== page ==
The Influence of One who "Only" Learns Torah


Question: Does a person who learns Torah but does not teach, answer questions, serve as a Rabbi, etc. have influence on a community?

Answer: Certainly.  The Gemara at the end of Ketubot (104a) relates that Rebbe Yehudah Ha-Nasi was suffering terribly.  His maidservant saw and prayed that he should die but the Sages prayed that he should not die. In the book "Midbar Shur," in his eulogy for Ha-Rav Yitzchak Elchanan Spector (pp. 332-336), Maran Ha-Rav Kook asks: Why did the Sages pray that he should not die?  Their view is difficult to understand.  After all, Rebbe Yehudah Ha-Nasi was bed-ridden, suffering, could not teach or give halachic rulings, and was seemingly of no benefit to this world.  If he would ascend on High, he would continue to teach Torah there.  So why didn't they pray for him to die?  Maran Ha-Rav Kook explains that the influence of a great Torah scholar is not only through his teaching, halachic rulings, etc., but also in the presence of his holy soul in this world.  The fact that his soul is located in this world brings blessing, even when he is unable to provide practical benefit, is closed in a room and cannot converse with others.  This is similar to the Vilna Gaon, who for many years was closed in a room learning Torah.   The world without Rebbe Yehudah Ha-Nasi is not the same as a world with Rebbe Yehudah Ha-Nasi.

And when Rabbenu Ha-Rav Tzvi Yehudah taught us this idea, he would say that Maran Ha-Rav Kook also suffered greatly, and he told him: Each and every moment that Abba is in this world, despite the suffering, he brings it light. And Rabbenu would relate this with tears in his eyes.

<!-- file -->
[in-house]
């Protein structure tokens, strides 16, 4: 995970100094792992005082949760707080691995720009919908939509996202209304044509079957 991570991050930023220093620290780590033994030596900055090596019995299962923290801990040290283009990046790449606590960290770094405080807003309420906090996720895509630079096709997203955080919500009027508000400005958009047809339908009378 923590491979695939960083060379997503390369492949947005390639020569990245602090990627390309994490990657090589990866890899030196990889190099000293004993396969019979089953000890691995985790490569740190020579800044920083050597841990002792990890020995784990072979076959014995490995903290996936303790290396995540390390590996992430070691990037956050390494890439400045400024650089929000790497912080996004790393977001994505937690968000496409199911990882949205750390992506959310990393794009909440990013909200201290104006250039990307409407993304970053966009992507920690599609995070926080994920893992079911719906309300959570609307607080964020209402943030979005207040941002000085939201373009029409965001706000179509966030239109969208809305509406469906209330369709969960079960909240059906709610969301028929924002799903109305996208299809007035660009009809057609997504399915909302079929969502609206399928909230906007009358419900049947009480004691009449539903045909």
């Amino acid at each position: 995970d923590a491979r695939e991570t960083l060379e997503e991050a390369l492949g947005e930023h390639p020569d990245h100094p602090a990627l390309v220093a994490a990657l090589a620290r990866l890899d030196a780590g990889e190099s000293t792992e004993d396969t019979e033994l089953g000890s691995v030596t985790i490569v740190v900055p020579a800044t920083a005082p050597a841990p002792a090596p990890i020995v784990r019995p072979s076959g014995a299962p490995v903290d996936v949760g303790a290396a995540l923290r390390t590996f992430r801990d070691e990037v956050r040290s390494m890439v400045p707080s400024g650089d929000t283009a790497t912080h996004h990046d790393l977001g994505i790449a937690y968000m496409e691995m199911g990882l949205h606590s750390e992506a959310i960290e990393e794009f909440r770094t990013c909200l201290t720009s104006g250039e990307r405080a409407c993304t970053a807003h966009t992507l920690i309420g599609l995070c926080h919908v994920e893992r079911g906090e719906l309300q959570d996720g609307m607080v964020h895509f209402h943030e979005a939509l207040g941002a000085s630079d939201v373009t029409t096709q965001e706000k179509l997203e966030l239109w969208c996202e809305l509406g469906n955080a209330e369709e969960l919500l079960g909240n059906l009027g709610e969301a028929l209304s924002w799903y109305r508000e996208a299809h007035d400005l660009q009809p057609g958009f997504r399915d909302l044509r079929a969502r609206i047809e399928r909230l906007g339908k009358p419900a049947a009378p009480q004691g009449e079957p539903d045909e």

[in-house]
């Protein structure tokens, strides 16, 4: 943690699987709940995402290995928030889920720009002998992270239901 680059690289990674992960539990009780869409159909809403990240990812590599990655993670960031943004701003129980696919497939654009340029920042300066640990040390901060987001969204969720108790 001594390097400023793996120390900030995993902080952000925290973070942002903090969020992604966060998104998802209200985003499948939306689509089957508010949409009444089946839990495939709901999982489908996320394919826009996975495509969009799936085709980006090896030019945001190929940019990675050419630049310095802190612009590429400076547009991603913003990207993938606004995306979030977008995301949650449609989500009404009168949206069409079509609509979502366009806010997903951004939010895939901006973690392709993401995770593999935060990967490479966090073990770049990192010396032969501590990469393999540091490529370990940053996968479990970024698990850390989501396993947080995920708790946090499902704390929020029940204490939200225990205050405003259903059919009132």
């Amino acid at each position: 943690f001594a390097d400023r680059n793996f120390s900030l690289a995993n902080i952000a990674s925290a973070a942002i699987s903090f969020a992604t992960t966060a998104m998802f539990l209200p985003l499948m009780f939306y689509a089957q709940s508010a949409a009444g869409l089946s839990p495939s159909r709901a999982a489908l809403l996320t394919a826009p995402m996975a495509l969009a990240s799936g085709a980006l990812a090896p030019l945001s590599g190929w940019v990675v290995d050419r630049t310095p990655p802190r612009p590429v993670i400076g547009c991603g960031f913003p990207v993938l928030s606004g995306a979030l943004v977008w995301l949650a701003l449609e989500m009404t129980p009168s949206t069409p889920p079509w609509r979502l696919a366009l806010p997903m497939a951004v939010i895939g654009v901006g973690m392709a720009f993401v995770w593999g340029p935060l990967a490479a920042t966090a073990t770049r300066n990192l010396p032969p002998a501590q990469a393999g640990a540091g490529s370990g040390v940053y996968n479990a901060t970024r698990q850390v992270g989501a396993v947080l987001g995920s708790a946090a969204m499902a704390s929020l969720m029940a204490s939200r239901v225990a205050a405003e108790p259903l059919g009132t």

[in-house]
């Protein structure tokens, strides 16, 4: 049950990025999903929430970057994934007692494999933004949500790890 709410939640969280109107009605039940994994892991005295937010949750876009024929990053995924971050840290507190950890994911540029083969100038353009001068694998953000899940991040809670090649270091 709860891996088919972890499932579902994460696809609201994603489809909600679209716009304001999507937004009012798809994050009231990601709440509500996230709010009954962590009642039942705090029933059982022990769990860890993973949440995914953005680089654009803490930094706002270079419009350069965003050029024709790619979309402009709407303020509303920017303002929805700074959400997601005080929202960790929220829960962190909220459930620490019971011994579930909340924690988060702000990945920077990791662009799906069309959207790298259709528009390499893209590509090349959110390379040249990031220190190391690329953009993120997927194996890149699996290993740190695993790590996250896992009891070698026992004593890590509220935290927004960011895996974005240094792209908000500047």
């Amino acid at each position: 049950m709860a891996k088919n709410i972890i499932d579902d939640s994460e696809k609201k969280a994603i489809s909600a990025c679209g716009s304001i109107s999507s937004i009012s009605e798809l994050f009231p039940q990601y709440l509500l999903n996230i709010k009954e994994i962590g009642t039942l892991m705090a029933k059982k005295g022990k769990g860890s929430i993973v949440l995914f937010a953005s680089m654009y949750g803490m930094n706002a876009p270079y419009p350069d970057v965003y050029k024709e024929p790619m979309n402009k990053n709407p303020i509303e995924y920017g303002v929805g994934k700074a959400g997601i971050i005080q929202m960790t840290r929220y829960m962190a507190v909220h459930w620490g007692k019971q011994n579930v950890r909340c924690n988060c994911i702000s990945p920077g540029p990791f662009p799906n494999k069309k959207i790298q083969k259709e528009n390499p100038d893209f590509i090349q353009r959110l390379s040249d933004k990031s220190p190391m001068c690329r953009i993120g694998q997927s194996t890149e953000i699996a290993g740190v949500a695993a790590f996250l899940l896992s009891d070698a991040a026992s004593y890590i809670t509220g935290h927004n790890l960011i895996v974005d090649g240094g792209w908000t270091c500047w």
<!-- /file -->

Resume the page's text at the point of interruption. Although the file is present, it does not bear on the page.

This insight also answers a difficulty in Rashi (see Klei Yakar).  At the beginning of Parashat Vayetze, the Torah says: "And Yaakov left Beer Sheva and went to Charan" (Bereshit 28:10).  Rashi makes the comment that when a Tzadik leaves a city it makes an impression.  The commentators ask: Why does Rashi comment on Yaakov leaving the city?   What about when Avraham left to go to Egypt?   What about when Yitzchak went to Gerar?   They were certainly Tzadikim!  Why doesn't Rashi point out that their departure made an impression?  The answer is that it is obvious that Avraham's departure made an impression.  He was a man of Chesed and welcomed everyone in!   His tent had openings on all sides.   And when Yitzchak left, it certainly made an impression.  He was well-known and planted all over Eretz Yisrael.  But Yaakov, at this point in his life, was always learning Torah in the Beit Midrash, "A simple man who learned in tents" (Bereshit 25:27).   He was closed off from everyone.  We might think that if someone who "just" learns Torah and doesn't interact with others leaves a city, it won't make an impression.  Rashi therefore mentions this idea in connection to Yaakov, as opposed to Avraham and Yitzchak, to teach us that the opposite is true: Someone who learns Torah has an incredible influence on his place even if he is simply learning Torah on his own.